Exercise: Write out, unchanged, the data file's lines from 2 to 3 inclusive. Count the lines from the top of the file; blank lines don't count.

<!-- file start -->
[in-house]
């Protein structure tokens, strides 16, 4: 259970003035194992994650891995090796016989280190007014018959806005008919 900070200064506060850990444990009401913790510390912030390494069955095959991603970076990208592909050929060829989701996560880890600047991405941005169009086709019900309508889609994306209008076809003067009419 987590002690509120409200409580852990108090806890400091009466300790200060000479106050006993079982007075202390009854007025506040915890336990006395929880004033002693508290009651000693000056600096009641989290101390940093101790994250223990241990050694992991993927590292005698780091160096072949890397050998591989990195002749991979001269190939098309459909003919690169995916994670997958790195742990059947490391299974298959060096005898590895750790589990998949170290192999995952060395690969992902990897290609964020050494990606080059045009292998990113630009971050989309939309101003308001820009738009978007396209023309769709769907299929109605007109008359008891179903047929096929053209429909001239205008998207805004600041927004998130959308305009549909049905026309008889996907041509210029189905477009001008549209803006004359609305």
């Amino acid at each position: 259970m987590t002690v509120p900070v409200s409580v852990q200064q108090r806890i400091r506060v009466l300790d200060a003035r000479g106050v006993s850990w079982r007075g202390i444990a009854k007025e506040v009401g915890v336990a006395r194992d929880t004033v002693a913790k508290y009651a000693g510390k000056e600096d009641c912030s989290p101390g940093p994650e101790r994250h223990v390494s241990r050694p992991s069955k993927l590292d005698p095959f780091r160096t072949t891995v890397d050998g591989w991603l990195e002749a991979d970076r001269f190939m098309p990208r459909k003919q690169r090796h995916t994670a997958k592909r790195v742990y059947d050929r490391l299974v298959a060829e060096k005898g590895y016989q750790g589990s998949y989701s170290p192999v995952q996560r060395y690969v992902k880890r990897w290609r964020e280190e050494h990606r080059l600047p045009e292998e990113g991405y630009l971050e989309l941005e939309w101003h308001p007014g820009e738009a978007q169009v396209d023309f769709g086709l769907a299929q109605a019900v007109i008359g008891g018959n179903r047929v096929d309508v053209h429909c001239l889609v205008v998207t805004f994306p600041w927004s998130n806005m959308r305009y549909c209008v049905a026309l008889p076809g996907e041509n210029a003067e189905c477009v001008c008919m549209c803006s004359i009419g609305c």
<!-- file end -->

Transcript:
């Protein structure tokens, strides 16, 4: 259970003035194992994650891995090796016989280190007014018959806005008919 900070200064506060850990444990009401913790510390912030390494069955095959991603970076990208592909050929060829989701996560880890600047991405941005169009086709019900309508889609994306209008076809003067009419 987590002690509120409200409580852990108090806890400091009466300790200060000479106050006993079982007075202390009854007025506040915890336990006395929880004033002693508290009651000693000056600096009641989290101390940093101790994250223990241990050694992991993927590292005698780091160096072949890397050998591989990195002749991979001269190939098309459909003919690169995916994670997958790195742990059947490391299974298959060096005898590895750790589990998949170290192999995952060395690969992902990897290609964020050494990606080059045009292998990113630009971050989309939309101003308001820009738009978007396209023309769709769907299929109605007109008359008891179903047929096929053209429909001239205008998207805004600041927004998130959308305009549909049905026309008889996907041509210029189905477009001008549209803006004359609305």
């Amino acid at each position: 259970m987590t002690v509120p900070v409200s409580v852990q200064q108090r806890i400091r506060v009466l300790d200060a003035r000479g106050v006993s850990w079982r007075g202390i444990a009854k007025e506040v009401g915890v336990a006395r194992d929880t004033v002693a913790k508290y009651a000693g510390k000056e600096d009641c912030s989290p101390g940093p994650e101790r994250h223990v390494s241990r050694p992991s069955k993927l590292d005698p095959f780091r160096t072949t891995v890397d050998g591989w991603l990195e002749a991979d970076r001269f190939m098309p990208r459909k003919q690169r090796h995916t994670a997958k592909r790195v742990y059947d050929r490391l299974v298959a060829e060096k005898g590895y016989q750790g589990s998949y989701s170290p192999v995952q996560r060395y690969v992902k880890r990897w290609r964020e280190e050494h990606r080059l600047p045009e292998e990113g991405y630009l971050e989309l941005e939309w101003h308001p007014g820009e738009a978007q169009v396209d023309f769709g086709l769907a299929q109605a019900v007109i008359g008891g018959n179903r047929v096929d309508v053209h429909c001239l889609v205008v998207t805004f994306p600041w927004s998130n806005m959308r305009y549909c209008v049905a026309l008889p076809g996907e041509n210029a003067e189905c477009v001008c008919m549209c803006s004359i009419g609305c």